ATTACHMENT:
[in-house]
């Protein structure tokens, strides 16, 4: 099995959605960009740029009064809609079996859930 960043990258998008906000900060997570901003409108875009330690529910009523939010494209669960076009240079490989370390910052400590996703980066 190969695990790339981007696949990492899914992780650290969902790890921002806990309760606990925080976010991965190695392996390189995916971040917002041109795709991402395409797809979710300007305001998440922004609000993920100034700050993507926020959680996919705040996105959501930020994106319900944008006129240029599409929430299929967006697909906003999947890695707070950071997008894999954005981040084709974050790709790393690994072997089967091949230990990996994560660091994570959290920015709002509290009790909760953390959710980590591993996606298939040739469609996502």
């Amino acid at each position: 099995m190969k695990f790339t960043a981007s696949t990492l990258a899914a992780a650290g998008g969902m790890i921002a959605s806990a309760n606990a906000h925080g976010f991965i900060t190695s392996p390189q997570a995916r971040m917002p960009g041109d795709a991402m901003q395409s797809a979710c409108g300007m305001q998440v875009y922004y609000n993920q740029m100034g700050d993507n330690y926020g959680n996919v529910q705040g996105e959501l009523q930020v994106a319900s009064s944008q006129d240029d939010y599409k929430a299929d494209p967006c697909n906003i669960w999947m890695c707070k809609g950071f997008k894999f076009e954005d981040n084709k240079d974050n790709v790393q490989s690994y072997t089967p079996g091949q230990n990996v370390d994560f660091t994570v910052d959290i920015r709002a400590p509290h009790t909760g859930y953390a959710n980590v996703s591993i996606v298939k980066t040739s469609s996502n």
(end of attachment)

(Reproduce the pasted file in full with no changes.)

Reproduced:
[in-house]
């Protein structure tokens, strides 16, 4: 099995959605960009740029009064809609079996859930 960043990258998008906000900060997570901003409108875009330690529910009523939010494209669960076009240079490989370390910052400590996703980066 190969695990790339981007696949990492899914992780650290969902790890921002806990309760606990925080976010991965190695392996390189995916971040917002041109795709991402395409797809979710300007305001998440922004609000993920100034700050993507926020959680996919705040996105959501930020994106319900944008006129240029599409929430299929967006697909906003999947890695707070950071997008894999954005981040084709974050790709790393690994072997089967091949230990990996994560660091994570959290920015709002509290009790909760953390959710980590591993996606298939040739469609996502």
């Amino acid at each position: 099995m190969k695990f790339t960043a981007s696949t990492l990258a899914a992780a650290g998008g969902m790890i921002a959605s806990a309760n606990a906000h925080g976010f991965i900060t190695s392996p390189q997570a995916r971040m917002p960009g041109d795709a991402m901003q395409s797809a979710c409108g300007m305001q998440v875009y922004y609000n993920q740029m100034g700050d993507n330690y926020g959680n996919v529910q705040g996105e959501l009523q930020v994106a319900s009064s944008q006129d240029d939010y599409k929430a299929d494209p967006c697909n906003i669960w999947m890695c707070k809609g950071f997008k894999f076009e954005d981040n084709k240079d974050n790709v790393q490989s690994y072997t089967p079996g091949q230990n990996v370390d994560f660091t994570v910052d959290i920015r709002a400590p509290h009790t909760g859930y953390a959710n980590v996703s591993i996606v298939k980066t040739s469609s996502n």